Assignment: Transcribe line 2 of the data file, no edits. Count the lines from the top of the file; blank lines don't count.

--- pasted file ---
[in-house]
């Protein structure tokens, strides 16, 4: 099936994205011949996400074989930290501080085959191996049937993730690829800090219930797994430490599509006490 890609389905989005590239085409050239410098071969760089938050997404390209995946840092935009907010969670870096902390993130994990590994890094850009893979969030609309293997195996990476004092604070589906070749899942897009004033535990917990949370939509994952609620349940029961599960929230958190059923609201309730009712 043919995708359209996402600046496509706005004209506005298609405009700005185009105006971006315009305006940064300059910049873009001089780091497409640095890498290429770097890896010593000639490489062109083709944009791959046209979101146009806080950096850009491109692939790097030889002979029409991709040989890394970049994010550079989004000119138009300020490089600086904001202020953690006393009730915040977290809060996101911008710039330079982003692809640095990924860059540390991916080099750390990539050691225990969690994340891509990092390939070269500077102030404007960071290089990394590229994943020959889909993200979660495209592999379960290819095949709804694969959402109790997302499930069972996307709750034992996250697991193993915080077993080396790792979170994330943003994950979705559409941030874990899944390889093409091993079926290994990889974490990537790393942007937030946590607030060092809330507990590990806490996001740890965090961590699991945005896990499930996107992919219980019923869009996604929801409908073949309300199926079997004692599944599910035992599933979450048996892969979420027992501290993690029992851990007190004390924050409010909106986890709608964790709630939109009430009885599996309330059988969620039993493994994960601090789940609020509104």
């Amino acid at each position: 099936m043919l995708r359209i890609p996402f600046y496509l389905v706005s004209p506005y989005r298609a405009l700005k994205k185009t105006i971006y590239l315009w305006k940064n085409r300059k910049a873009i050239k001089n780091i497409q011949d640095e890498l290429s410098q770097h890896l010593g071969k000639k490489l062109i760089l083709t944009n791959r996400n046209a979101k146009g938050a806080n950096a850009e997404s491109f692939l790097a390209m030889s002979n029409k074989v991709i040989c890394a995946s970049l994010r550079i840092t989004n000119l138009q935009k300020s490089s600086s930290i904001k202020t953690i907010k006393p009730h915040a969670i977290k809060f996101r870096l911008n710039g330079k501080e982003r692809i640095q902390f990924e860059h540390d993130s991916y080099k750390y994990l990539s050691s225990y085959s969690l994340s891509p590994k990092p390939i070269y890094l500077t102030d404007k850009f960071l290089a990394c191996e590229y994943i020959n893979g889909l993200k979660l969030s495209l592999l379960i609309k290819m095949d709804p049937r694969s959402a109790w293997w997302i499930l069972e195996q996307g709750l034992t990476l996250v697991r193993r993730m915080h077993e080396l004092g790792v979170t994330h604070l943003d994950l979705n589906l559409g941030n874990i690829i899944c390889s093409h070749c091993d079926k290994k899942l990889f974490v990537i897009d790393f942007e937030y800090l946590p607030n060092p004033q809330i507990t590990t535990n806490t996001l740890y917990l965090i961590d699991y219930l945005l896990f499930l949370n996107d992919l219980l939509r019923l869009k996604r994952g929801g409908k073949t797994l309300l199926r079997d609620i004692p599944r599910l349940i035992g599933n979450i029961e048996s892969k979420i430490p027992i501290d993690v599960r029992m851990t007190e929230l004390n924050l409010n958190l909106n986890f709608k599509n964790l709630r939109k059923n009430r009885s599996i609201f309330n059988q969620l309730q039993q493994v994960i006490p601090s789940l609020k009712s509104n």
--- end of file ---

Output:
């Protein structure tokens, strides 16, 4: 099936994205011949996400074989930290501080085959191996049937993730690829800090219930797994430490599509006490 890609389905989005590239085409050239410098071969760089938050997404390209995946840092935009907010969670870096902390993130994990590994890094850009893979969030609309293997195996990476004092604070589906070749899942897009004033535990917990949370939509994952609620349940029961599960929230958190059923609201309730009712 043919995708359209996402600046496509706005004209506005298609405009700005185009105006971006315009305006940064300059910049873009001089780091497409640095890498290429770097890896010593000639490489062109083709944009791959046209979101146009806080950096850009491109692939790097030889002979029409991709040989890394970049994010550079989004000119138009300020490089600086904001202020953690006393009730915040977290809060996101911008710039330079982003692809640095990924860059540390991916080099750390990539050691225990969690994340891509990092390939070269500077102030404007960071290089990394590229994943020959889909993200979660495209592999379960290819095949709804694969959402109790997302499930069972996307709750034992996250697991193993915080077993080396790792979170994330943003994950979705559409941030874990899944390889093409091993079926290994990889974490990537790393942007937030946590607030060092809330507990590990806490996001740890965090961590699991945005896990499930996107992919219980019923869009996604929801409908073949309300199926079997004692599944599910035992599933979450048996892969979420027992501290993690029992851990007190004390924050409010909106986890709608964790709630939109009430009885599996309330059988969620039993493994994960601090789940609020509104």